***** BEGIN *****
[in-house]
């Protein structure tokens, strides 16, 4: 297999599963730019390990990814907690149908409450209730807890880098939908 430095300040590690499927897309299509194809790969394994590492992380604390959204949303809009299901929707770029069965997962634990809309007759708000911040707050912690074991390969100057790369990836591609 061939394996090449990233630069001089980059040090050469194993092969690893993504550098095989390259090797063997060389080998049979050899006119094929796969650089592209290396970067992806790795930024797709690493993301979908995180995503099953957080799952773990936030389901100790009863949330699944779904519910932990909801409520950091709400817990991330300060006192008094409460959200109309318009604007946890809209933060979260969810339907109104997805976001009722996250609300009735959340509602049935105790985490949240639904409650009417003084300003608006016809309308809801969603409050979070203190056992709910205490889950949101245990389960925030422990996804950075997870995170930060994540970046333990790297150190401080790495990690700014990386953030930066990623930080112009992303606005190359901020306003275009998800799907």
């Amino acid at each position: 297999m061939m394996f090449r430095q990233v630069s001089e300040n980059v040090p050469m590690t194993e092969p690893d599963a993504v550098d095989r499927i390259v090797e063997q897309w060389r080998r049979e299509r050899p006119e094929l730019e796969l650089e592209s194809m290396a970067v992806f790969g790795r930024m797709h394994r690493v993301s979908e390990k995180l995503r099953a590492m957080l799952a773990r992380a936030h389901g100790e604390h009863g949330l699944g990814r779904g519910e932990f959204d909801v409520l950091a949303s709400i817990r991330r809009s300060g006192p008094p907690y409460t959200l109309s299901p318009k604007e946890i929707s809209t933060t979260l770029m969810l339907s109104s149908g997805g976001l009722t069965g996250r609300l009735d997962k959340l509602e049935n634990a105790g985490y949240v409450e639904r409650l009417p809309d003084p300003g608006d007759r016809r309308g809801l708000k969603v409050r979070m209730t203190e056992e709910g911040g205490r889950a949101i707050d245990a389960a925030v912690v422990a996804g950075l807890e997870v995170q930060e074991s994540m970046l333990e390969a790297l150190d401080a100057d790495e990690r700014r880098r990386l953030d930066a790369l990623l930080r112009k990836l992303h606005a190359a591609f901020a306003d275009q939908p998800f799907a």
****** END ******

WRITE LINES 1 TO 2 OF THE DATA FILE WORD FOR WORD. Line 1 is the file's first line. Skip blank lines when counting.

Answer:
[in-house]
């Protein structure tokens, strides 16, 4: 297999599963730019390990990814907690149908409450209730807890880098939908 430095300040590690499927897309299509194809790969394994590492992380604390959204949303809009299901929707770029069965997962634990809309007759708000911040707050912690074991390969100057790369990836591609 061939394996090449990233630069001089980059040090050469194993092969690893993504550098095989390259090797063997060389080998049979050899006119094929796969650089592209290396970067992806790795930024797709690493993301979908995180995503099953957080799952773990936030389901100790009863949330699944779904519910932990909801409520950091709400817990991330300060006192008094409460959200109309318009604007946890809209933060979260969810339907109104997805976001009722996250609300009735959340509602049935105790985490949240639904409650009417003084300003608006016809309308809801969603409050979070203190056992709910205490889950949101245990389960925030422990996804950075997870995170930060994540970046333990790297150190401080790495990690700014990386953030930066990623930080112009992303606005190359901020306003275009998800799907």